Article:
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Old 14-02-2012, 17:12   #1
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Running an Inboard Engine While on the Hard

I'm concerned about the pressure of a garden hose when connected to the raw water intake hose.

Can I use a couple 5 gal buckets of water sitting on the cabin sole for the hose to draw from?

The boat has been sitting on the hard for 2 years, I need to make sure the motor runs before splashing.

Thanks
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Old 14-02-2012, 17:32   #2
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Re: Running an Inboard Engine While on the Hard.

If you have someone hold the end of the hose up to the raw water inlet outside the boat and wrap it with a rag to minimize the leakage they will get wet, the pressure won't be a problem, and there should be enough water for the motor.

Since it has been sitting so long, you should take the impeller out of the raw water pump, lubricate it, and re-install it--otherwise you will lose some vanes.
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Old 14-02-2012, 17:33   #3
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Re: Running an Inboard Engine While on the Hard.

Running a hose directly to the raw water intake is asking for hydrolocking trouble if you're not careful. I like the bucket idea better. Impellers are cheap, connecting rods are not.
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Old 14-02-2012, 17:37   #4
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Re: Running an Inboard Engine While on the Hard.

I agree that holding it by hand with some rags wrapped around it is fine. There will only be a few pounds of pressure in your inlet line....not enough to blow a hose or any seals.
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Old 14-02-2012, 17:41   #5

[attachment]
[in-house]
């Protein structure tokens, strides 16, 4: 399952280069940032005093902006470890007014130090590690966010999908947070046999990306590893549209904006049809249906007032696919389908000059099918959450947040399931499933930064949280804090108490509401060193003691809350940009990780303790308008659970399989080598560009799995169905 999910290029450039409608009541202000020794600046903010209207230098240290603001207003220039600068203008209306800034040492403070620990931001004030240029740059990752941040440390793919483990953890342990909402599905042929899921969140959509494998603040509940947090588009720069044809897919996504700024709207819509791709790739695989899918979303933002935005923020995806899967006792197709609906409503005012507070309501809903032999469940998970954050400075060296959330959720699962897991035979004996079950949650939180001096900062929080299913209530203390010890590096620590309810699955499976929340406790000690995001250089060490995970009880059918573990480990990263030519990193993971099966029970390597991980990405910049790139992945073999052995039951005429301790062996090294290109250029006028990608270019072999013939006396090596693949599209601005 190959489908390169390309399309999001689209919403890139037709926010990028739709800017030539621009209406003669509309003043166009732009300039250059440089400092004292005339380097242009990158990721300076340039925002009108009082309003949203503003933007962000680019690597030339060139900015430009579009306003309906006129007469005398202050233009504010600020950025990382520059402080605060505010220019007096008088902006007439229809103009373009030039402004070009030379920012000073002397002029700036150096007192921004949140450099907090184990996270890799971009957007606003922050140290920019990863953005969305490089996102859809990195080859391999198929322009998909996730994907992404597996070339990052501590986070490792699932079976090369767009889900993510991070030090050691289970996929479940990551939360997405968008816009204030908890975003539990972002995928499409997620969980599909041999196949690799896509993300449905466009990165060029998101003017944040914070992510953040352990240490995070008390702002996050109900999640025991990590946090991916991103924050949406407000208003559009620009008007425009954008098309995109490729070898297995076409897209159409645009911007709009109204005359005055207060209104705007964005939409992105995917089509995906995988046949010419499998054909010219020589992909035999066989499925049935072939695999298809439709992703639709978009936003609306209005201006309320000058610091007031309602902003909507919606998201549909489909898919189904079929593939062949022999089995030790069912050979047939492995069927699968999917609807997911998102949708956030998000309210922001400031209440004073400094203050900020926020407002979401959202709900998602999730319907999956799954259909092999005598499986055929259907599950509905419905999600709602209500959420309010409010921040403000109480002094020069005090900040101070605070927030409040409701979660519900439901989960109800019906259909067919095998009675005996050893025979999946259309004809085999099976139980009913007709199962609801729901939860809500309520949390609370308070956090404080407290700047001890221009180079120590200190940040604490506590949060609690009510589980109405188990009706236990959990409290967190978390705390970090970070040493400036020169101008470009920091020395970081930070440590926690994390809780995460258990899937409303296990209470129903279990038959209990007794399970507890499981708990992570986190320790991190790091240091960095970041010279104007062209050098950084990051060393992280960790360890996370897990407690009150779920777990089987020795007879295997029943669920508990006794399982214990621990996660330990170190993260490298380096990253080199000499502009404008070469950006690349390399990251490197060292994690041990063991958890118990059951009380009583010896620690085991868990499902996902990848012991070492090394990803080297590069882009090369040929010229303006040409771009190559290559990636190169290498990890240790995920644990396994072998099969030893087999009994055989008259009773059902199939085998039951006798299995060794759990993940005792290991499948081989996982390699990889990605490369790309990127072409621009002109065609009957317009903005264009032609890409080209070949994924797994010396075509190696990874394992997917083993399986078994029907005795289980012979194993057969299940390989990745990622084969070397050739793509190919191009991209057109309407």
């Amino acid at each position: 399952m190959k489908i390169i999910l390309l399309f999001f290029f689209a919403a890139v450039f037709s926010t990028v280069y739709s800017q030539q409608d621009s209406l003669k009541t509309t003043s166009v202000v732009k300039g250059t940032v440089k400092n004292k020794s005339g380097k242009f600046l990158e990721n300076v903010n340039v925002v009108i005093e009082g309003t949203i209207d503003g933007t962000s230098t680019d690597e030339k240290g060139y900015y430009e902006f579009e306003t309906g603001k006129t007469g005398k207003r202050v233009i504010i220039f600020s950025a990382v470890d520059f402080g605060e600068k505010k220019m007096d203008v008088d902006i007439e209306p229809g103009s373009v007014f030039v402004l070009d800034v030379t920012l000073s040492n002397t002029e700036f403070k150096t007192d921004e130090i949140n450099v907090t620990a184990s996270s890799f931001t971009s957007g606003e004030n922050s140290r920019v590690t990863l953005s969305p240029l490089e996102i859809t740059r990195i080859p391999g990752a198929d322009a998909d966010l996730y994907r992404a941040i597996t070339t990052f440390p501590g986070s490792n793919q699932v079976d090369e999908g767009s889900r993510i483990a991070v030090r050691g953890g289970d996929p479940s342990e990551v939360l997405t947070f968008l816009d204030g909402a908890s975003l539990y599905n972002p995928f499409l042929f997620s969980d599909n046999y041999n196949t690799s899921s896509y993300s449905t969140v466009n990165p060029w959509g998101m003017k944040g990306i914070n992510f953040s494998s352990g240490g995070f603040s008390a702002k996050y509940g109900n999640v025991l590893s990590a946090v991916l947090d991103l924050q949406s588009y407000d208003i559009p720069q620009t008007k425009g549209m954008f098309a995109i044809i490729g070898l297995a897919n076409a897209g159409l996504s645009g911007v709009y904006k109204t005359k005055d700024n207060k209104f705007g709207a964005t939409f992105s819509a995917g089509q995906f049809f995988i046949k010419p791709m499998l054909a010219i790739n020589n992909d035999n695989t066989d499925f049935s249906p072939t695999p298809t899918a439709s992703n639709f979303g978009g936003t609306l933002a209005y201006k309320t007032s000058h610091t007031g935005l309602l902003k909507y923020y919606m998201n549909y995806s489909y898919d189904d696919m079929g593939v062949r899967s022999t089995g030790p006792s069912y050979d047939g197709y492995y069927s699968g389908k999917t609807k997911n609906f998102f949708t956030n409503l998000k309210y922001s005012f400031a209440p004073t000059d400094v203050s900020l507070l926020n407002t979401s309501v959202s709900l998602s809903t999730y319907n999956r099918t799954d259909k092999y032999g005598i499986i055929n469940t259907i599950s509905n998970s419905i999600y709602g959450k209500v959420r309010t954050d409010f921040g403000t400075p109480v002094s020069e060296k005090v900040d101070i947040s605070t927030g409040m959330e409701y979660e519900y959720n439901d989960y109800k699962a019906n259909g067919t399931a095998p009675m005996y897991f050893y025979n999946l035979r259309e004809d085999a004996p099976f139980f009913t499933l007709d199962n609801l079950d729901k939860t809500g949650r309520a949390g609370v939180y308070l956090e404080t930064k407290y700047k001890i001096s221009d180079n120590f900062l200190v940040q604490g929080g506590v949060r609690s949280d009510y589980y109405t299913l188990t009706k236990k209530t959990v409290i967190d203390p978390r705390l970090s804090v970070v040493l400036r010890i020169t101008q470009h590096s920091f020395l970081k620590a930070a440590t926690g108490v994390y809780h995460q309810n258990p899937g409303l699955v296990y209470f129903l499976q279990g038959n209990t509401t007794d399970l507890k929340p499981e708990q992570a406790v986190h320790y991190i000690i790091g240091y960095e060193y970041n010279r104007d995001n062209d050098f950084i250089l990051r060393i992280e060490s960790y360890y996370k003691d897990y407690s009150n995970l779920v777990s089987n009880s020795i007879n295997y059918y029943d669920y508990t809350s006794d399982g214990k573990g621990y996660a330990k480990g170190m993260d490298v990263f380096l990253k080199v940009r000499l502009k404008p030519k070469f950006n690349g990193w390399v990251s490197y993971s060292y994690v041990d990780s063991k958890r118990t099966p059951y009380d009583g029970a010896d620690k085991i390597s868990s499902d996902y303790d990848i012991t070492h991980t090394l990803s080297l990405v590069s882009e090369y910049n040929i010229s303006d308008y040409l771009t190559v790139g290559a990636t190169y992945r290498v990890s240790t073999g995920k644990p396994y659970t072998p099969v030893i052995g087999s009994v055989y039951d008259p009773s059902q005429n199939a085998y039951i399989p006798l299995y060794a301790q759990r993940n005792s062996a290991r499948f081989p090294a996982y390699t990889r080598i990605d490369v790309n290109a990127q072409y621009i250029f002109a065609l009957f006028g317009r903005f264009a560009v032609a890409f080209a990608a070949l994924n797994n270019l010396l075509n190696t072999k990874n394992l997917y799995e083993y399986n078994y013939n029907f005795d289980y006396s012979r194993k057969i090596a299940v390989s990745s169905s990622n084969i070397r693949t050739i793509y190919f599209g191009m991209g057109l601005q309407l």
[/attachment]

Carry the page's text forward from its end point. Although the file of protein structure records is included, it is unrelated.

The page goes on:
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My engine guy uses the bucket method. He can keep an eye on the amount of water in the bucket and not worry about the pump at all.

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Old 14-02-2012, 17:54   #6
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Re: Running an Inboard Engine While on the Hard.

Bucket method . We do this twice a year for winterizing and then preparing for spring launch.

Run the garden hose and the fresh water intake hose into the bucket and let the fresh water pump do its thing. Check the impeller first! Probably should be changed. Fill the bucket as you run the engine.
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Old 14-02-2012, 18:02   #7
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Re: Running an Inboard Engine While on the Hard.

If you are just trying to see if the engine will start, you don't need raw water cooling. You can run the engine for quite awhile without any cooling water on the salt side. Wouldn't try and run it at max rpm but at idle you'd be surprized how long before the coolant temp gets really hot. If you feel you need to have cooling water on the salt side, buckets will do the job.
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Old 14-02-2012, 18:12   #8
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Re: Running an Inboard Engine While on the Hard.

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Originally Posted by endoftheroad View Post
Can I use a couple 5 gal buckets of water sitting on the cabin sole for the hose to draw from?
Put the intake hose in a 5 gal bucket. Put a water hose with an adjustable nozzle into the same bucket. Fill the bucket. Start the engine and adjust the input water flow so the water level in the bucket stays constant. You can run as long as you want this way.
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Old 14-02-2012, 19:10   #9
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Re: Running an Inboard Engine While on the Hard.

Thanks Ya'll,
Lots of good help.
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Old 14-02-2012, 19:36   #10
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Re: Running an Inboard Engine While on the Hard.

If it were me and I wanted to run the engine for a while. I would remove the impeller and use the rag and hose option. If you just want to see if it will start don't sweat it. Just start it run for a minute or two and shut it down.
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Old 14-02-2012, 19:43   #11
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Re: Running an Inboard Engine While on the Hard.

How I do this: first make sure start batteries are fully charged. Next, while pressing the stop button I turn the key to crank the engine. This prevents the engine from actually starting, while turning it over. This shows it can actually turn, it lubes it a bit, you see if belts, alternators etc. are all good etc. etc.